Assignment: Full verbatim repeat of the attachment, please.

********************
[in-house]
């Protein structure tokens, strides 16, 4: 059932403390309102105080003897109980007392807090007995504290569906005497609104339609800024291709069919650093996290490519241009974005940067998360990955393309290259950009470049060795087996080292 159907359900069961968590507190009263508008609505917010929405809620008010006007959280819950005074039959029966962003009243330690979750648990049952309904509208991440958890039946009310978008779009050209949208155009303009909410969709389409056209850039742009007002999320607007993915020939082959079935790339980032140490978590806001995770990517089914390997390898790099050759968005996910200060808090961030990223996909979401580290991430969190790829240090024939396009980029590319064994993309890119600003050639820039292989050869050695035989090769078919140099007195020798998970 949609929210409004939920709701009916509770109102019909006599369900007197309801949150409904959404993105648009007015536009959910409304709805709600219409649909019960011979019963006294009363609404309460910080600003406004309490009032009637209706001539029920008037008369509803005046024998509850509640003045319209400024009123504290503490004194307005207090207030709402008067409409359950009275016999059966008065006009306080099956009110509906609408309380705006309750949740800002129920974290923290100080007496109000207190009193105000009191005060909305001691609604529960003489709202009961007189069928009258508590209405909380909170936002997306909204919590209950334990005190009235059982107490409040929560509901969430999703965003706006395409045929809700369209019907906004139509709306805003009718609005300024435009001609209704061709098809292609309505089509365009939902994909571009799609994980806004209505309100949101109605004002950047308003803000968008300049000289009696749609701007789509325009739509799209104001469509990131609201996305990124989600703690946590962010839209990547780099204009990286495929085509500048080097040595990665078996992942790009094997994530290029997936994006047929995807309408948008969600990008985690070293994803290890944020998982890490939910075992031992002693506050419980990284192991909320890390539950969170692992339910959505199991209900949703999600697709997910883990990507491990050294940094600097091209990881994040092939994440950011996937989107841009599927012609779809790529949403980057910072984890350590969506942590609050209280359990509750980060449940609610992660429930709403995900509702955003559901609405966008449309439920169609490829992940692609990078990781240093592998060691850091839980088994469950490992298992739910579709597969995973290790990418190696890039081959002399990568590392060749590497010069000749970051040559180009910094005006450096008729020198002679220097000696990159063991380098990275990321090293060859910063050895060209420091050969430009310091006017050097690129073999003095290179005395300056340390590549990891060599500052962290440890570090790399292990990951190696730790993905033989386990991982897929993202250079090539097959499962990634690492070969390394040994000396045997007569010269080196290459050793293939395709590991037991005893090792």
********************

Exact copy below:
[in-house]
């Protein structure tokens, strides 16, 4: 059932403390309102105080003897109980007392807090007995504290569906005497609104339609800024291709069919650093996290490519241009974005940067998360990955393309290259950009470049060795087996080292 159907359900069961968590507190009263508008609505917010929405809620008010006007959280819950005074039959029966962003009243330690979750648990049952309904509208991440958890039946009310978008779009050209949208155009303009909410969709389409056209850039742009007002999320607007993915020939082959079935790339980032140490978590806001995770990517089914390997390898790099050759968005996910200060808090961030990223996909979401580290991430969190790829240090024939396009980029590319064994993309890119600003050639820039292989050869050695035989090769078919140099007195020798998970 949609929210409004939920709701009916509770109102019909006599369900007197309801949150409904959404993105648009007015536009959910409304709805709600219409649909019960011979019963006294009363609404309460910080600003406004309490009032009637209706001539029920008037008369509803005046024998509850509640003045319209400024009123504290503490004194307005207090207030709402008067409409359950009275016999059966008065006009306080099956009110509906609408309380705006309750949740800002129920974290923290100080007496109000207190009193105000009191005060909305001691609604529960003489709202009961007189069928009258508590209405909380909170936002997306909204919590209950334990005190009235059982107490409040929560509901969430999703965003706006395409045929809700369209019907906004139509709306805003009718609005300024435009001609209704061709098809292609309505089509365009939902994909571009799609994980806004209505309100949101109605004002950047308003803000968008300049000289009696749609701007789509325009739509799209104001469509990131609201996305990124989600703690946590962010839209990547780099204009990286495929085509500048080097040595990665078996992942790009094997994530290029997936994006047929995807309408948008969600990008985690070293994803290890944020998982890490939910075992031992002693506050419980990284192991909320890390539950969170692992339910959505199991209900949703999600697709997910883990990507491990050294940094600097091209990881994040092939994440950011996937989107841009599927012609779809790529949403980057910072984890350590969506942590609050209280359990509750980060449940609610992660429930709403995900509702955003559901609405966008449309439920169609490829992940692609990078990781240093592998060691850091839980088994469950490992298992739910579709597969995973290790990418190696890039081959002399990568590392060749590497010069000749970051040559180009910094005006450096008729020198002679220097000696990159063991380098990275990321090293060859910063050895060209420091050969430009310091006017050097690129073999003095290179005395300056340390590549990891060599500052962290440890570090790399292990990951190696730790993905033989386990991982897929993202250079090539097959499962990634690492070969390394040994000396045997007569010269080196290459050793293939395709590991037991005893090792």